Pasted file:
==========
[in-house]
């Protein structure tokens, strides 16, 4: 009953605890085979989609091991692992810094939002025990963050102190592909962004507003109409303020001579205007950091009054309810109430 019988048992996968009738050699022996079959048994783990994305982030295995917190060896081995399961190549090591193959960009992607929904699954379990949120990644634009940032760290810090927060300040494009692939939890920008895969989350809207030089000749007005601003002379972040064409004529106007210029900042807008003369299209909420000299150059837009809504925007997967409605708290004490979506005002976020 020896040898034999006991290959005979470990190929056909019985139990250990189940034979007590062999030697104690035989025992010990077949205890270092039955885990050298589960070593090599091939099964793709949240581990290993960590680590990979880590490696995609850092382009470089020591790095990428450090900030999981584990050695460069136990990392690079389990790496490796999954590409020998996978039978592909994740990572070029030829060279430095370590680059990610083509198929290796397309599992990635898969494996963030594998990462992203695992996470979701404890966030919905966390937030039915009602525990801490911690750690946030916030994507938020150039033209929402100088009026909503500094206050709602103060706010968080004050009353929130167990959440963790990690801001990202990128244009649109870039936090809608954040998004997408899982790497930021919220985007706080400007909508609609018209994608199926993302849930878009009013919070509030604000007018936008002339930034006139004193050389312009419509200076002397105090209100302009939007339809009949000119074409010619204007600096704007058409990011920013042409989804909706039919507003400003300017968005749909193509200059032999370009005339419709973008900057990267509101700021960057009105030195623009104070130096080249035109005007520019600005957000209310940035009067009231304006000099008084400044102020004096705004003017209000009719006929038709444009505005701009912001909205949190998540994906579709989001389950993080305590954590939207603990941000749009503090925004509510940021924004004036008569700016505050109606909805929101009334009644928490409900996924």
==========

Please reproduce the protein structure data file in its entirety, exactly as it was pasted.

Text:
[in-house]
């Protein structure tokens, strides 16, 4: 009953605890085979989609091991692992810094939002025990963050102190592909962004507003109409303020001579205007950091009054309810109430 019988048992996968009738050699022996079959048994783990994305982030295995917190060896081995399961190549090591193959960009992607929904699954379990949120990644634009940032760290810090927060300040494009692939939890920008895969989350809207030089000749007005601003002379972040064409004529106007210029900042807008003369299209909420000299150059837009809504925007997967409605708290004490979506005002976020 020896040898034999006991290959005979470990190929056909019985139990250990189940034979007590062999030697104690035989025992010990077949205890270092039955885990050298589960070593090599091939099964793709949240581990290993960590680590990979880590490696995609850092382009470089020591790095990428450090900030999981584990050695460069136990990392690079389990790496490796999954590409020998996978039978592909994740990572070029030829060279430095370590680059990610083509198929290796397309599992990635898969494996963030594998990462992203695992996470979701404890966030919905966390937030039915009602525990801490911690750690946030916030994507938020150039033209929402100088009026909503500094206050709602103060706010968080004050009353929130167990959440963790990690801001990202990128244009649109870039936090809608954040998004997408899982790497930021919220985007706080400007909508609609018209994608199926993302849930878009009013919070509030604000007018936008002339930034006139004193050389312009419509200076002397105090209100302009939007339809009949000119074409010619204007600096704007058409990011920013042409989804909706039919507003400003300017968005749909193509200059032999370009005339419709973008900057990267509101700021960057009105030195623009104070130096080249035109005007520019600005957000209310940035009067009231304006000099008084400044102020004096705004003017209000009719006929038709444009505005701009912001909205949190998540994906579709989001389950993080305590954590939207603990941000749009503090925004509510940021924004004036008569700016505050109606909805929101009334009644928490409900996924």